The She-cession: How Economic Downturns Disproportionately Affect Women

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Economic difficulty touches millions of lives through job loss, furloughs, and the emotional tolls of uncertainty. While many experience the impact of economic strife, women are often the most adversely affected — particularly women of color. This pattern has become known as the she-cession, and there are a few key reasons for the inequality.

In early 2020, part of this was due to the industries affected by the initial wave of government shutdowns. Hospitality, education and health services and retail industries were hit the hardest, and these three industries combined account for 47 percent of jobs held by women.

Additionally, when faced with cutbacks entry-level positions are often the first to go. In many organizations, entry-level positions are represented fairly by men and women. However, the higher up the ladder you go, the less representation is seen for women and people of color. This means that these communities again are the most vulnerable to economic strife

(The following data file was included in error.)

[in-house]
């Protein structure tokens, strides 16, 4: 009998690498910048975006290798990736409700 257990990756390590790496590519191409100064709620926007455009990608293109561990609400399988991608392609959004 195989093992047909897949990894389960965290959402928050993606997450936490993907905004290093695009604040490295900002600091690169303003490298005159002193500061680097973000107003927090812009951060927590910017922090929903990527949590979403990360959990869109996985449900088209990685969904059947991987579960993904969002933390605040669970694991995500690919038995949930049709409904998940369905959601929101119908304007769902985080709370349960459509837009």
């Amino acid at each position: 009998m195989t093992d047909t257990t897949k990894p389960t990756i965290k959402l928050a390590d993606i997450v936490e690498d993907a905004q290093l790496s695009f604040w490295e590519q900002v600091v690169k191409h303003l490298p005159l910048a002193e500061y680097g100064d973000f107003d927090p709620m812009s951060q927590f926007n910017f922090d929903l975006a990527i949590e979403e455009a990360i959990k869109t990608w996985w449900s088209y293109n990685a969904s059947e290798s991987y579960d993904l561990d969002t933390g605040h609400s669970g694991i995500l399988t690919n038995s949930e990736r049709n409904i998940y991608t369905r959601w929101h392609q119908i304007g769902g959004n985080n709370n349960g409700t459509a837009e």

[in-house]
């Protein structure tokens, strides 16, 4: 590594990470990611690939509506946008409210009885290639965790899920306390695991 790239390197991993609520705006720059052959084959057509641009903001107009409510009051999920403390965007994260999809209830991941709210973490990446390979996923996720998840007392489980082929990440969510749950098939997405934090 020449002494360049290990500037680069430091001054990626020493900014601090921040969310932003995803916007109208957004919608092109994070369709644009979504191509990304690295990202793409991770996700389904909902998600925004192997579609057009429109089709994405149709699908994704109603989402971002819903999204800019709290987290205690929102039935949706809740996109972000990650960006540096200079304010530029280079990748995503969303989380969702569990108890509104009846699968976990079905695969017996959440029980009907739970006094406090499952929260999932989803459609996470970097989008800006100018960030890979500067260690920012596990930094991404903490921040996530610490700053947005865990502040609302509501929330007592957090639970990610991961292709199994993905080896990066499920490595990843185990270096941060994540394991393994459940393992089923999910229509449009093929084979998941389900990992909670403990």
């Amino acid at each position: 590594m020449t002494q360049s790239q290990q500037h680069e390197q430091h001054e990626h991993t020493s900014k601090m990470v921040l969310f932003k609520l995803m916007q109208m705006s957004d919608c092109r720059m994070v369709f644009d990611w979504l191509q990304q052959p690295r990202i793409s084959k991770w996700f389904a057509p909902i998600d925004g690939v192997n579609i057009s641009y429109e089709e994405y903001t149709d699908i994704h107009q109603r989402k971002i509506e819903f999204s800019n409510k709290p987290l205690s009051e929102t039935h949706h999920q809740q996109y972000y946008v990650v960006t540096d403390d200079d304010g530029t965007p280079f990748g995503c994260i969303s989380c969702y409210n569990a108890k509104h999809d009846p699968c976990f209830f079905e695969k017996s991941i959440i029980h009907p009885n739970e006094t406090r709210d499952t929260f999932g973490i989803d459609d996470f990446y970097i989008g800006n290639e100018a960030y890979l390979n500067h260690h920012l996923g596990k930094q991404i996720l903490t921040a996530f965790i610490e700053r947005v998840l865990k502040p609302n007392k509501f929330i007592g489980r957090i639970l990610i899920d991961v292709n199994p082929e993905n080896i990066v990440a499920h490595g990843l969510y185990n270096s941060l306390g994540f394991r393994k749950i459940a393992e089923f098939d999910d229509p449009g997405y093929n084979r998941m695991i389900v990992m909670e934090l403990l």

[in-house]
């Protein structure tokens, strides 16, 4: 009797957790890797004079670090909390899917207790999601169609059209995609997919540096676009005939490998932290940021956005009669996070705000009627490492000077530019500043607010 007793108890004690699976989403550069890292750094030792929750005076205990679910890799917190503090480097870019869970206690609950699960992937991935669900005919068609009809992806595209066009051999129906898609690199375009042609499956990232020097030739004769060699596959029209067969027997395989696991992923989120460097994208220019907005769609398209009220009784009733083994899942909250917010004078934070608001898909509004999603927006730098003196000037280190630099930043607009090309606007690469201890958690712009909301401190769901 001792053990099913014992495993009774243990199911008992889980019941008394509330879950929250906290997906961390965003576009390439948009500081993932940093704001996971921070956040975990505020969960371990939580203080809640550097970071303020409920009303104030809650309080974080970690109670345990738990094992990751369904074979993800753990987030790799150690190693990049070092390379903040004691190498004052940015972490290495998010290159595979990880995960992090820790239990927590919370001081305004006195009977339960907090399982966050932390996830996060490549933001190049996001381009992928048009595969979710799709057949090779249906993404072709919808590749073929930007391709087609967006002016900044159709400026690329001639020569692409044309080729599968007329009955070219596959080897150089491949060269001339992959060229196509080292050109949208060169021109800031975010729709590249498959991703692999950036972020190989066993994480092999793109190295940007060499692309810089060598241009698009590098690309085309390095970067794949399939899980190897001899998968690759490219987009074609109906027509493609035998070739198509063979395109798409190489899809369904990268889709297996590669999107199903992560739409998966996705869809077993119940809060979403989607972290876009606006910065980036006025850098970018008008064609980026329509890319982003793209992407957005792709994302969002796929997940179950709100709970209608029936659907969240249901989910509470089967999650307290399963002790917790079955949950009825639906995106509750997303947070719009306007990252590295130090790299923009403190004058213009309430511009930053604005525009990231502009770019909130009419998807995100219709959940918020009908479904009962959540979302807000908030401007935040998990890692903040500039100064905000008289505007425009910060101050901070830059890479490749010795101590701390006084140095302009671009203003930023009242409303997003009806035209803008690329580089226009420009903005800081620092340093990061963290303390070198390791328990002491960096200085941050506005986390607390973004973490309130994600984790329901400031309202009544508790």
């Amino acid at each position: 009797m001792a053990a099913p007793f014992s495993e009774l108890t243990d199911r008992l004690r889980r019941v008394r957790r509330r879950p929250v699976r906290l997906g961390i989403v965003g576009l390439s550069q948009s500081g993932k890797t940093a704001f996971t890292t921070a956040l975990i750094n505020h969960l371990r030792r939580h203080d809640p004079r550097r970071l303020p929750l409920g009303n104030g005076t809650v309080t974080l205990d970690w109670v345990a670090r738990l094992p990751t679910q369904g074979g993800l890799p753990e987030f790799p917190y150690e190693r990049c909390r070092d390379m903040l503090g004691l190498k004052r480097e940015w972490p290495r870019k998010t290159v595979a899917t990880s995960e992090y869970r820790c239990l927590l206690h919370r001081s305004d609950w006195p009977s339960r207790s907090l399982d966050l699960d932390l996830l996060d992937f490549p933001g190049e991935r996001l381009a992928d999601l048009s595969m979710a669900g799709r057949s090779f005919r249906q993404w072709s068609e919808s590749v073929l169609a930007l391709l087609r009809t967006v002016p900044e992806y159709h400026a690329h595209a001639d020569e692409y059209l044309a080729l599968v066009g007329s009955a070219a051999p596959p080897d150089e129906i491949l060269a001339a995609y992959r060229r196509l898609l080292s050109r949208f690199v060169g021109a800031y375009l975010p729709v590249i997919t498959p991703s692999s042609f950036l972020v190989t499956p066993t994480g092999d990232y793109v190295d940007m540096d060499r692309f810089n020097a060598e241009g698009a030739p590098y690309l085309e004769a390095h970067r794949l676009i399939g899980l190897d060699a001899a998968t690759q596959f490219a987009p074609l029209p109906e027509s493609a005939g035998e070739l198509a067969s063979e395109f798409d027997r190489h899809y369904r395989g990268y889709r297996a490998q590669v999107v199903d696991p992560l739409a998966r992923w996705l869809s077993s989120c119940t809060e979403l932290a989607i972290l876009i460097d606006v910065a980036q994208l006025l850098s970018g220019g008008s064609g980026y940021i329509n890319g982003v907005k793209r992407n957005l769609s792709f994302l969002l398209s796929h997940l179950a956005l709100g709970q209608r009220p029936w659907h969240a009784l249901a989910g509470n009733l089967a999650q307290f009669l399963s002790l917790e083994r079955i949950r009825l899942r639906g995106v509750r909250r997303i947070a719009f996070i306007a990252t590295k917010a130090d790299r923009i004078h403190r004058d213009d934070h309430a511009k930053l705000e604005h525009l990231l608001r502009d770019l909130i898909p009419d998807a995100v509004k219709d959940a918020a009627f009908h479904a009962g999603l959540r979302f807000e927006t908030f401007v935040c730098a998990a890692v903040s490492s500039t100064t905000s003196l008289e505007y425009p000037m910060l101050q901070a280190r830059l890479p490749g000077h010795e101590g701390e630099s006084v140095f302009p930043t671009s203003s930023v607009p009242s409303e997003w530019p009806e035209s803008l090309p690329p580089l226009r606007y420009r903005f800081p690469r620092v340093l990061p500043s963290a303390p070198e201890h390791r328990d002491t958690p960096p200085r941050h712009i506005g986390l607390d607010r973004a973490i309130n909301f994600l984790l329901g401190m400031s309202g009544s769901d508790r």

Finally, many households still heavily rely on women to manage childcare and home chores. Based on research conducted by LeanIn.Org and SurveyMonkey, it’s estimated that mothers with full-time jobs and partners still work 71 hours of unpaid labor caring for their homes. So when schools close and families need childcare, the responsibility often falls to women to quit their careers.

As companies are hiring again and the unemployment rate begins to fall, many are wondering how they can protect themselves and their families from future recessions. While you can’t control the economy, you can control your career and protect your future.


Thanks to mint.com for creating this infographic and allowing me to share it.

how to navigate the she-cession